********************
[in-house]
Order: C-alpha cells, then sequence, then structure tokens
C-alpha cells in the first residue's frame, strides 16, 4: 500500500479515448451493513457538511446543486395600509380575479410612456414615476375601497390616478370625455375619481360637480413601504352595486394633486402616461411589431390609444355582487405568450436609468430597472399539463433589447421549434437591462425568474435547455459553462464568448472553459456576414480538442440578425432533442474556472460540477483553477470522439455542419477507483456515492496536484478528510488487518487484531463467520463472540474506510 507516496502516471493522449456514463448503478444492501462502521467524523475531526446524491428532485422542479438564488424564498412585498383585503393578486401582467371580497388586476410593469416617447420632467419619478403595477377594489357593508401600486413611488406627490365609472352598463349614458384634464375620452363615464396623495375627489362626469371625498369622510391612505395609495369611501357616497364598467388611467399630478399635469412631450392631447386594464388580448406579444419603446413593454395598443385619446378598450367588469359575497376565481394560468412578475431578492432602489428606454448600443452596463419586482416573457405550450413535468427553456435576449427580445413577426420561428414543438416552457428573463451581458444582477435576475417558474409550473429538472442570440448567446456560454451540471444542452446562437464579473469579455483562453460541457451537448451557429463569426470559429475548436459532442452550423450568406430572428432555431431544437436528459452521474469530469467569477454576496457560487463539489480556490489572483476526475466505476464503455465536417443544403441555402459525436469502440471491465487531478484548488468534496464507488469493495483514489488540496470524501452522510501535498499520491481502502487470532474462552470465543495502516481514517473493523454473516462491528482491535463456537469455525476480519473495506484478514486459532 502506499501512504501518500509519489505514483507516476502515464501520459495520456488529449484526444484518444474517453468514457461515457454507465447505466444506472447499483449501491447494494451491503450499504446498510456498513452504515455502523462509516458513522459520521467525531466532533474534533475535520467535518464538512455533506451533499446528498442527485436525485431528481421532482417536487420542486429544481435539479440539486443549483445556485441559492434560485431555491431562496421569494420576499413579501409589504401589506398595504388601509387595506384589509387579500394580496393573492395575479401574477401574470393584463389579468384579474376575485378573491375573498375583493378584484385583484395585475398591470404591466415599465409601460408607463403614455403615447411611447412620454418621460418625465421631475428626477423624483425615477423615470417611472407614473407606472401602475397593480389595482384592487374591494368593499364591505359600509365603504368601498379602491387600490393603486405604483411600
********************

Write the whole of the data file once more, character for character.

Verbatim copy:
[in-house]
Order: C-alpha cells, then sequence, then structure tokens
C-alpha cells in the first residue's frame, strides 16, 4: 500500500479515448451493513457538511446543486395600509380575479410612456414615476375601497390616478370625455375619481360637480413601504352595486394633486402616461411589431390609444355582487405568450436609468430597472399539463433589447421549434437591462425568474435547455459553462464568448472553459456576414480538442440578425432533442474556472460540477483553477470522439455542419477507483456515492496536484478528510488487518487484531463467520463472540474506510 507516496502516471493522449456514463448503478444492501462502521467524523475531526446524491428532485422542479438564488424564498412585498383585503393578486401582467371580497388586476410593469416617447420632467419619478403595477377594489357593508401600486413611488406627490365609472352598463349614458384634464375620452363615464396623495375627489362626469371625498369622510391612505395609495369611501357616497364598467388611467399630478399635469412631450392631447386594464388580448406579444419603446413593454395598443385619446378598450367588469359575497376565481394560468412578475431578492432602489428606454448600443452596463419586482416573457405550450413535468427553456435576449427580445413577426420561428414543438416552457428573463451581458444582477435576475417558474409550473429538472442570440448567446456560454451540471444542452446562437464579473469579455483562453460541457451537448451557429463569426470559429475548436459532442452550423450568406430572428432555431431544437436528459452521474469530469467569477454576496457560487463539489480556490489572483476526475466505476464503455465536417443544403441555402459525436469502440471491465487531478484548488468534496464507488469493495483514489488540496470524501452522510501535498499520491481502502487470532474462552470465543495502516481514517473493523454473516462491528482491535463456537469455525476480519473495506484478514486459532 502506499501512504501518500509519489505514483507516476502515464501520459495520456488529449484526444484518444474517453468514457461515457454507465447505466444506472447499483449501491447494494451491503450499504446498510456498513452504515455502523462509516458513522459520521467525531466532533474534533475535520467535518464538512455533506451533499446528498442527485436525485431528481421532482417536487420542486429544481435539479440539486443549483445556485441559492434560485431555491431562496421569494420576499413579501409589504401589506398595504388601509387595506384589509387579500394580496393573492395575479401574477401574470393584463389579468384579474376575485378573491375573498375583493378584484385583484395585475398591470404591466415599465409601460408607463403614455403615447411611447412620454418621460418625465421631475428626477423624483425615477423615470417611472407614473407606472401602475397593480389595482384592487374591494368593499364591505359600509365603504368601498379602491387600490393603486405604483411600